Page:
Perhaps the most notable result of JRuby's existence is that there are now so many Ruby implementations. If we had not shown the promise, many of the others might not have risked the peril. Oh, and we've ended up with a cracker-jack implementation of Ruby on the JVM too...I suppose that's worth a little something.
Perils...always perils. JRuby has managed to surmount most of the perils that await other implementations. And being on the other side of the chasm, I can tell you now it doesn't get easier.
Compatibility is *hard*. I'm not talking a little hard, I'm talking monumentally hard. Ruby is a very flexible, complicated language to implement, and it ships with a number of very flexible, complicated core class implementations. Very little exists in the way of specifications and test kits, so what we've done with JRuby we've done by stitching together every suite we could find. And after all this time, we still have known bugs and weekly reports of minor incompatibilities. I don't think an alternative implementation can ever truly become "compatible" as much as "more compatible". We're certainly the most compatible alternative impl, and even now we've got our hands full fixing bugs. Then there's Ruby 1.9 support, coming up probably in JRuby 1.2ish. Another adventure.
Performance is also hard, but maybe not *hard* hard. JRuby is lucky to run on one of the fastest VMs in existence. The JVM, in its many incarnations, has been so refined and the JVM implementation arena so competitive that we get a lot of performance for free. But by "for free" I mean Java performance. Java's far easier to write and maintain than C, and on the JVM we know we won't pay a performance penalty for not writing C code. But making Ruby fast on the JVM is where it gets tricky. JVMs are optimized for Java and Java-like languages. JRuby has to include all sorts of tricks and subsystems to make the runtime and compiled Ruby code "feel" a bit more like Java to the JVM. This has involved, in many cases, implementing our own "mini-VM" on top of the JVM, with mixed-mode execution (interpreted, then JITed to JVM bytecode), call site caches (to speed method lookup), and code alterations that sometimes improve performance at the cost of LOC and readability. The challenge for us going forward is to continue improving performance without making JRuby a jumbled mess. John Rose's work on the Da Vinci Machine and dynamic invocation for JDK 7 will help us rip a lot of code out, but only a small subset of JRuby users will see the benefits in the near term. So expect to see us spend a lot more time on performance for Java 5/6 compatible JVMs.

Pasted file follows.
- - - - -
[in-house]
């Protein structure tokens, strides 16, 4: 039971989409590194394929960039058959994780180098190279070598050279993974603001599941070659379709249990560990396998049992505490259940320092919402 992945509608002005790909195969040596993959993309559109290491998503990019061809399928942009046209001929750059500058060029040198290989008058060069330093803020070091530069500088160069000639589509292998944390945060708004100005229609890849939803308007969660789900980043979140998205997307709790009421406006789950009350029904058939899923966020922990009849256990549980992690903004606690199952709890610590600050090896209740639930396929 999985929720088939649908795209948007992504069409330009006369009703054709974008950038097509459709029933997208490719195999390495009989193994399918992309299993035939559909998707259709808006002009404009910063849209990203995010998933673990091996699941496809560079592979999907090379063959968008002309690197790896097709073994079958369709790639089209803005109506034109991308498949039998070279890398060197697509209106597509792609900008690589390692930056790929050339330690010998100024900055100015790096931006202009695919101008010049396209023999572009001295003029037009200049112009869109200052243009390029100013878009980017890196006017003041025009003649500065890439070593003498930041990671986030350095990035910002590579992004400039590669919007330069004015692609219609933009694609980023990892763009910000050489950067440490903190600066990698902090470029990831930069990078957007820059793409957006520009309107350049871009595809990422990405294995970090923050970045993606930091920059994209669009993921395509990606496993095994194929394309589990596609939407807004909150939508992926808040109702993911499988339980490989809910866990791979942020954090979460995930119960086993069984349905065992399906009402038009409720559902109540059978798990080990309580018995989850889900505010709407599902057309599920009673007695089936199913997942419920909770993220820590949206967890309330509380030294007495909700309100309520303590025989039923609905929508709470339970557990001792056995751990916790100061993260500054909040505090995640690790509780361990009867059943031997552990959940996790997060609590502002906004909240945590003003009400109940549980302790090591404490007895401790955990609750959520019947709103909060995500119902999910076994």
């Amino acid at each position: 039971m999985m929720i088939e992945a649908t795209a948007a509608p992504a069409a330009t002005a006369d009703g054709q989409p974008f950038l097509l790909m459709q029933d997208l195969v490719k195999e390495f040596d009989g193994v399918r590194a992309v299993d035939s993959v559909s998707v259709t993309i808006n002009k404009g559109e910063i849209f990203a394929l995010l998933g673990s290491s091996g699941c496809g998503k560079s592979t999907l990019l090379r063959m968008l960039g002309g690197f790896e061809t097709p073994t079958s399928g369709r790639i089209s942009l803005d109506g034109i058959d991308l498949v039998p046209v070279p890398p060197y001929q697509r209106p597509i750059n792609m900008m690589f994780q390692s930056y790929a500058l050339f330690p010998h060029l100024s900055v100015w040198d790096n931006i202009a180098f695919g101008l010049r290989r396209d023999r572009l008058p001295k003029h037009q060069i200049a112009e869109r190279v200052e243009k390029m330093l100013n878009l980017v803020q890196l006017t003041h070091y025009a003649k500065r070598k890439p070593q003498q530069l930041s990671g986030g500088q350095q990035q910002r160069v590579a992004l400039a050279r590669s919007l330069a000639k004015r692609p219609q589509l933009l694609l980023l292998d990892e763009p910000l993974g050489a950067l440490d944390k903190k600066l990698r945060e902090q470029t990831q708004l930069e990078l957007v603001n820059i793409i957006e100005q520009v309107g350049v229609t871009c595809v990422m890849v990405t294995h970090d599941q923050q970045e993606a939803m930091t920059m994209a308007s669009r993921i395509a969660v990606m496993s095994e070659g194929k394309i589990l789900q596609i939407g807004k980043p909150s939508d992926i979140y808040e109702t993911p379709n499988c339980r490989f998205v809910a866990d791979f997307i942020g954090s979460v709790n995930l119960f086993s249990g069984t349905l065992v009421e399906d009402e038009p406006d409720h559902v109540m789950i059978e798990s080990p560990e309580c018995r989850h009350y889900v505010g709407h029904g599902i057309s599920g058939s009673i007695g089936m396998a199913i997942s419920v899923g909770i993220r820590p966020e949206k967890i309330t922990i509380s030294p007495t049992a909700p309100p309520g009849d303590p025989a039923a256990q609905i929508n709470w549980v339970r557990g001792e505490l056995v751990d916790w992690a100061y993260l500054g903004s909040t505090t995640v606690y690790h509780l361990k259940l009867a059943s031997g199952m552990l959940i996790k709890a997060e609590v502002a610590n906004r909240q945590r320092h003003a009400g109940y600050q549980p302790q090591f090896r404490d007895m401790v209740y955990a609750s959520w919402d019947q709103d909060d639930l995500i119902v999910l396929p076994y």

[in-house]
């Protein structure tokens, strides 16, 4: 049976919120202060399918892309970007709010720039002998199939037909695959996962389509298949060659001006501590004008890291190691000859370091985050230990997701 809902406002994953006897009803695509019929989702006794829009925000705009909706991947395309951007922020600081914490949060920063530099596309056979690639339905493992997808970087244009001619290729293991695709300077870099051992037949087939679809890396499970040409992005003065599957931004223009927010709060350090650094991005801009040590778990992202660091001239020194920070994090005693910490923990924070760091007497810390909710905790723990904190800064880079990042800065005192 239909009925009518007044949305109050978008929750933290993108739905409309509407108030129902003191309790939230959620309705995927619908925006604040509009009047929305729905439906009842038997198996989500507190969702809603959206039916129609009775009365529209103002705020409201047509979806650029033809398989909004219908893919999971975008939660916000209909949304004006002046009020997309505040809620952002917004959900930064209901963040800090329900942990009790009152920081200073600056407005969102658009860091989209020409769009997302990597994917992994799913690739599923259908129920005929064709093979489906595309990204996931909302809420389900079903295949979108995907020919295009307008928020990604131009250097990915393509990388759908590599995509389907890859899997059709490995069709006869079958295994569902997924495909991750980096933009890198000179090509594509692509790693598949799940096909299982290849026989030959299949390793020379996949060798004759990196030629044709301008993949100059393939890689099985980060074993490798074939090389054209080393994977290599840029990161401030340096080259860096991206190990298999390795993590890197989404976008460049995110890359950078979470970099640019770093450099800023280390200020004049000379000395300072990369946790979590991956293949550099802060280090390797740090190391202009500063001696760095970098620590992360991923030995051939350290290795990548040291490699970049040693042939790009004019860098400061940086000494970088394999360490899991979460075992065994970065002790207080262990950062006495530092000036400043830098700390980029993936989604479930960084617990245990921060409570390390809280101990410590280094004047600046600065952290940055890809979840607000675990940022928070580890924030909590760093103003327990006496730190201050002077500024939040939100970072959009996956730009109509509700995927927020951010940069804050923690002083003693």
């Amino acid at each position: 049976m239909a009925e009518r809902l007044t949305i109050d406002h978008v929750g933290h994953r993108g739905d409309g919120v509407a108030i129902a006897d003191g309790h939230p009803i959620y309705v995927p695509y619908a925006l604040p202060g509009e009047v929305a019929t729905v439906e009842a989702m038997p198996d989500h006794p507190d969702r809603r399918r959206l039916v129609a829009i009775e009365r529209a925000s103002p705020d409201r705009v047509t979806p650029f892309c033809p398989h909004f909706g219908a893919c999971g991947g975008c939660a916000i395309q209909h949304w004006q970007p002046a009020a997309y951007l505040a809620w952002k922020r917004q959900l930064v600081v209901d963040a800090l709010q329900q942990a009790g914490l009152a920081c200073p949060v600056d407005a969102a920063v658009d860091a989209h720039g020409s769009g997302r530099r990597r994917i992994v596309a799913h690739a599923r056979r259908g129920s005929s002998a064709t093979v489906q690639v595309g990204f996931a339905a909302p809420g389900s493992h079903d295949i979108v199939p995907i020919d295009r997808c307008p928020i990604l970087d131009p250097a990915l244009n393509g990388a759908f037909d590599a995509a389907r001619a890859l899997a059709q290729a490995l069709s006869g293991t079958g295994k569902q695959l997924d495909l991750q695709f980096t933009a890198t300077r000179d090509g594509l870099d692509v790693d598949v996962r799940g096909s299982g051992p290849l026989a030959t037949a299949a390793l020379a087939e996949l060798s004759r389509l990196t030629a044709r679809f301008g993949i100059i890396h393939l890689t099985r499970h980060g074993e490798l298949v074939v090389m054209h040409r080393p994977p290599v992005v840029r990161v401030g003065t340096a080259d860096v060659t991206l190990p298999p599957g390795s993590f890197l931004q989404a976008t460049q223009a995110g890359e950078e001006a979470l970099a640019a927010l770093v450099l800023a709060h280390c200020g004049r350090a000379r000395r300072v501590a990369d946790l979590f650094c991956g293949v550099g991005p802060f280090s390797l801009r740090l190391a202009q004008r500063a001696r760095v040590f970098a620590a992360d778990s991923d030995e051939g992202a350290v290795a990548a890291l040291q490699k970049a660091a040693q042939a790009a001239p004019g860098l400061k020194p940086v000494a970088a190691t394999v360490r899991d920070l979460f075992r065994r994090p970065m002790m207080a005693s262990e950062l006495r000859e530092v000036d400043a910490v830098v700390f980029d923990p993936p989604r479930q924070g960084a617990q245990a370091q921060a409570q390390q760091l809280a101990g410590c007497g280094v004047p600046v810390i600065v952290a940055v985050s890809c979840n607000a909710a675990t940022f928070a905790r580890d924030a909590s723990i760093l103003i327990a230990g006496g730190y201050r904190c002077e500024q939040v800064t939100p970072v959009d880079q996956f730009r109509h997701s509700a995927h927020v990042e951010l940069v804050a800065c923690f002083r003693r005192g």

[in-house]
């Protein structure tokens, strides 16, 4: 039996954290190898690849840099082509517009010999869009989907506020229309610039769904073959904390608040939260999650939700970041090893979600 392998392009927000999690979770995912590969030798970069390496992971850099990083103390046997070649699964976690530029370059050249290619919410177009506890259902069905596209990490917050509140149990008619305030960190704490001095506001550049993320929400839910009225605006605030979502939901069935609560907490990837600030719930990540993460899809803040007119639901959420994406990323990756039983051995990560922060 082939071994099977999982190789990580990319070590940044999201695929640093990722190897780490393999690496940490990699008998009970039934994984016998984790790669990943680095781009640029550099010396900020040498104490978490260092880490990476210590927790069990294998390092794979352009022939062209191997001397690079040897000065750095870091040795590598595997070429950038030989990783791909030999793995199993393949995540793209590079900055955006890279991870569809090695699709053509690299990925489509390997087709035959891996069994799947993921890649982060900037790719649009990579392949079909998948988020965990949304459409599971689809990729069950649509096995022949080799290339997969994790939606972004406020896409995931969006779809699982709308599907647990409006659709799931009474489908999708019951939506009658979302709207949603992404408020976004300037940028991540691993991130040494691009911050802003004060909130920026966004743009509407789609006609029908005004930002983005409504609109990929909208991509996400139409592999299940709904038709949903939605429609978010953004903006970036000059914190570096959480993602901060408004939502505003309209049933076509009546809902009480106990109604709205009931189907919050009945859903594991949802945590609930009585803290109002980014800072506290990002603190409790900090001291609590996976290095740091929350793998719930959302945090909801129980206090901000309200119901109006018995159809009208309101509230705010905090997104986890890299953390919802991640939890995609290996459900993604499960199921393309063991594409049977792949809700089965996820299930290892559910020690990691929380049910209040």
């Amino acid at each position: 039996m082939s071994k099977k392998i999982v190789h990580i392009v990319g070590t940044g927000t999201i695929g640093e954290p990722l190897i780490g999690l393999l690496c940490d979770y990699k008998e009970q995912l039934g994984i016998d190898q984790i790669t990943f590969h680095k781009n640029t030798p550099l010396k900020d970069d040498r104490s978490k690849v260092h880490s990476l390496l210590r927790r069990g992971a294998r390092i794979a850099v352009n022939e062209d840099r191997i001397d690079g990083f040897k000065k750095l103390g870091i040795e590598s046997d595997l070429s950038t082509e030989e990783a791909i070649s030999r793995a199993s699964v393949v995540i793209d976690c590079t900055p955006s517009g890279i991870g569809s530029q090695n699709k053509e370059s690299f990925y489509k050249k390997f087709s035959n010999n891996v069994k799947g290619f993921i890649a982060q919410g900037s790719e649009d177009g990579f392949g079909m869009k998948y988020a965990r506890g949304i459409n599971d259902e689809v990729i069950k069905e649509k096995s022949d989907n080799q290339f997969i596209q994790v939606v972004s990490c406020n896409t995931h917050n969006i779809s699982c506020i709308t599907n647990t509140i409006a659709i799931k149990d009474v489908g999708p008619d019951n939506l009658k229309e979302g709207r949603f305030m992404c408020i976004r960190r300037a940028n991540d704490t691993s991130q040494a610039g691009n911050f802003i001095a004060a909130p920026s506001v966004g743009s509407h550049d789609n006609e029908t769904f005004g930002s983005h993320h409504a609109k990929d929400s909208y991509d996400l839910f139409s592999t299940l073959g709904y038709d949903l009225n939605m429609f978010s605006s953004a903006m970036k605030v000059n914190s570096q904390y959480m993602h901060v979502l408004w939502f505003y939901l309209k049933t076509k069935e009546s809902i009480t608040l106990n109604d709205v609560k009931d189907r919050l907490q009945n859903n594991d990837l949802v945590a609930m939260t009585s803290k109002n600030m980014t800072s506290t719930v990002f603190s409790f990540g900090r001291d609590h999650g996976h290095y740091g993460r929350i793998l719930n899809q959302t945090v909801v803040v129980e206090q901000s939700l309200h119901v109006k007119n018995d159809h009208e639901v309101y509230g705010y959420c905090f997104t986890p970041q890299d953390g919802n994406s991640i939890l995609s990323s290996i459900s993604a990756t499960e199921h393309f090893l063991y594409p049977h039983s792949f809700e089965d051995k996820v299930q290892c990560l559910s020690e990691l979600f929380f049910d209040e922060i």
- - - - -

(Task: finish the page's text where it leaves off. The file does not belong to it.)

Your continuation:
The final big peril for us relates to JRuby 2.0's Java integration support. JRuby currently has a split object model, where Ruby types are all "IRubyObject" implementations and the runtime only understands how to deal with "IRubyObject. This means that in order for us to call methods on non-Ruby Java types, we must wrap them with an IRubyObject wrapper. This is partially to attach our meta-object protocol to those objects, but mostly because every bloody method in the system accepts only IRubyObject as a parameter or return type. In order for us to achieve the "last mile" of Java integration, we need to make the entire system accept "Object" and act appropriately; we've been calling this approach "lightweights", since it would enable using normal Java objects for several core classes like Fixnum and Float. Support for "Object" lightweights would then feed into JRuby 2.0's reworked Java integration layer, eliminating most of the overhead (and code) associated with calling Java methods today. It would also fit better into the invokedynamic work. It's a big job I wouldn't expect to be complete until later this fall, and we need to mercilessly write specs and tests for the current behavior to avoid regressing features we support today. But we're going to do it; we've already started.